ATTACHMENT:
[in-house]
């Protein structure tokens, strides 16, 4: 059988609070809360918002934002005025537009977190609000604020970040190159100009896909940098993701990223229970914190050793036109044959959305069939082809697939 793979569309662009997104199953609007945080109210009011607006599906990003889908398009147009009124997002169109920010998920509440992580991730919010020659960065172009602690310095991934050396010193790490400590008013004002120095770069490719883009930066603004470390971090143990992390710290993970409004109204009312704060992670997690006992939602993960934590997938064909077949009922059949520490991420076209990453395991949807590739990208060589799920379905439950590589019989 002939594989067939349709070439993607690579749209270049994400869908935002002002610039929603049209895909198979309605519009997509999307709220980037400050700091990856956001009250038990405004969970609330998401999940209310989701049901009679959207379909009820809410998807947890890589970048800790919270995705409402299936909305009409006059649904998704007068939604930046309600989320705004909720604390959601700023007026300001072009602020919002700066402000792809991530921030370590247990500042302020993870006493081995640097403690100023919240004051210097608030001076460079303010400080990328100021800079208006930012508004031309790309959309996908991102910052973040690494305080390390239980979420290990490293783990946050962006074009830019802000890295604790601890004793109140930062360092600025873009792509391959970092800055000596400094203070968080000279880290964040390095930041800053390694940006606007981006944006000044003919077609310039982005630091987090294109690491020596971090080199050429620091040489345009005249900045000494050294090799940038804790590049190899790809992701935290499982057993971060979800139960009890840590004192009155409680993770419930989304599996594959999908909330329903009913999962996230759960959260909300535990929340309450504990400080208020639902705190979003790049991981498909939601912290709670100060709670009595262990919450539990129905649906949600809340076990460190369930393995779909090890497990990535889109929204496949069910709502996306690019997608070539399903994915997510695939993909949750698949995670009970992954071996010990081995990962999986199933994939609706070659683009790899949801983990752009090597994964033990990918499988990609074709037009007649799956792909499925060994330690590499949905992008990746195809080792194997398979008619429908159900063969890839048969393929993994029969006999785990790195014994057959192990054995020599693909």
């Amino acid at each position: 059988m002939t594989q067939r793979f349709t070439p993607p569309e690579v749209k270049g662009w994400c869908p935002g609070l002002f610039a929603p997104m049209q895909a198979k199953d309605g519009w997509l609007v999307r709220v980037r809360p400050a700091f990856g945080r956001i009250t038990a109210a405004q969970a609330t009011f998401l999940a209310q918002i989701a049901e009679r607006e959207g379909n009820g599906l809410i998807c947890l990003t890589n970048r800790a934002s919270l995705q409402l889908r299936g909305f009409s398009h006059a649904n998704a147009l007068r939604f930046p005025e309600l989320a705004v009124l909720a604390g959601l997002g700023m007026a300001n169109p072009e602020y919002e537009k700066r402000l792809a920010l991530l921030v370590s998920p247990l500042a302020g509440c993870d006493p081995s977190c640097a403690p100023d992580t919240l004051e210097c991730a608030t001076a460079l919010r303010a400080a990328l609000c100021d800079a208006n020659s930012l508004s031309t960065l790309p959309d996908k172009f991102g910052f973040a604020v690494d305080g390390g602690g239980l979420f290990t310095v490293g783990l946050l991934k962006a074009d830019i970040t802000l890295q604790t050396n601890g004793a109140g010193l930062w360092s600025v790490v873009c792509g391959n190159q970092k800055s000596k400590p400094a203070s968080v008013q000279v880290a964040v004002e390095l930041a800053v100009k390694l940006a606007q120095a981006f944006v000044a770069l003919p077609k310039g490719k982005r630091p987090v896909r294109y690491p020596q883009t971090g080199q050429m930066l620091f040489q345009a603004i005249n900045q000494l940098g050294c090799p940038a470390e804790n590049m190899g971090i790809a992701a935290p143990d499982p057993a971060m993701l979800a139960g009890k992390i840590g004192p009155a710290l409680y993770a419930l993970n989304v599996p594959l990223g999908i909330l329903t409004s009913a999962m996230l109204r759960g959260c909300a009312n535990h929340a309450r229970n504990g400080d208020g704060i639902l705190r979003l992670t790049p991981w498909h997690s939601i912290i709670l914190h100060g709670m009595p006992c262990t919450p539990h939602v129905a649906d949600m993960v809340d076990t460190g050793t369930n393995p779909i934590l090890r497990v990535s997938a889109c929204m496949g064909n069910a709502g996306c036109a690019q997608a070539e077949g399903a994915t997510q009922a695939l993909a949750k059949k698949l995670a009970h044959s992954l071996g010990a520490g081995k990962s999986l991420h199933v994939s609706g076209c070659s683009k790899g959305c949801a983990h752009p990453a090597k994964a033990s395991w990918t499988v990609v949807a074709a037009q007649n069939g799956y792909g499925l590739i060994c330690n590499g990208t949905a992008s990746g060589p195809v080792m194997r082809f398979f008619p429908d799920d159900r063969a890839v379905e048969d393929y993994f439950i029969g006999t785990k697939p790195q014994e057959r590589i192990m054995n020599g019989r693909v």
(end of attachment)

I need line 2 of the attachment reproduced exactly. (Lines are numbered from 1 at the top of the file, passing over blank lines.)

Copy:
């Protein structure tokens, strides 16, 4: 059988609070809360918002934002005025537009977190609000604020970040190159100009896909940098993701990223229970914190050793036109044959959305069939082809697939 793979569309662009997104199953609007945080109210009011607006599906990003889908398009147009009124997002169109920010998920509440992580991730919010020659960065172009602690310095991934050396010193790490400590008013004002120095770069490719883009930066603004470390971090143990992390710290993970409004109204009312704060992670997690006992939602993960934590997938064909077949009922059949520490991420076209990453395991949807590739990208060589799920379905439950590589019989 002939594989067939349709070439993607690579749209270049994400869908935002002002610039929603049209895909198979309605519009997509999307709220980037400050700091990856956001009250038990405004969970609330998401999940209310989701049901009679959207379909009820809410998807947890890589970048800790919270995705409402299936909305009409006059649904998704007068939604930046309600989320705004909720604390959601700023007026300001072009602020919002700066402000792809991530921030370590247990500042302020993870006493081995640097403690100023919240004051210097608030001076460079303010400080990328100021800079208006930012508004031309790309959309996908991102910052973040690494305080390390239980979420290990490293783990946050962006074009830019802000890295604790601890004793109140930062360092600025873009792509391959970092800055000596400094203070968080000279880290964040390095930041800053390694940006606007981006944006000044003919077609310039982005630091987090294109690491020596971090080199050429620091040489345009005249900045000494050294090799940038804790590049190899790809992701935290499982057993971060979800139960009890840590004192009155409680993770419930989304599996594959999908909330329903009913999962996230759960959260909300535990929340309450504990400080208020639902705190979003790049991981498909939601912290709670100060709670009595262990919450539990129905649906949600809340076990460190369930393995779909090890497990990535889109929204496949069910709502996306690019997608070539399903994915997510695939993909949750698949995670009970992954071996010990081995990962999986199933994939609706070659683009790899949801983990752009090597994964033990990918499988990609074709037009007649799956792909499925060994330690590499949905992008990746195809080792194997398979008619429908159900063969890839048969393929993994029969006999785990790195014994057959192990054995020599693909």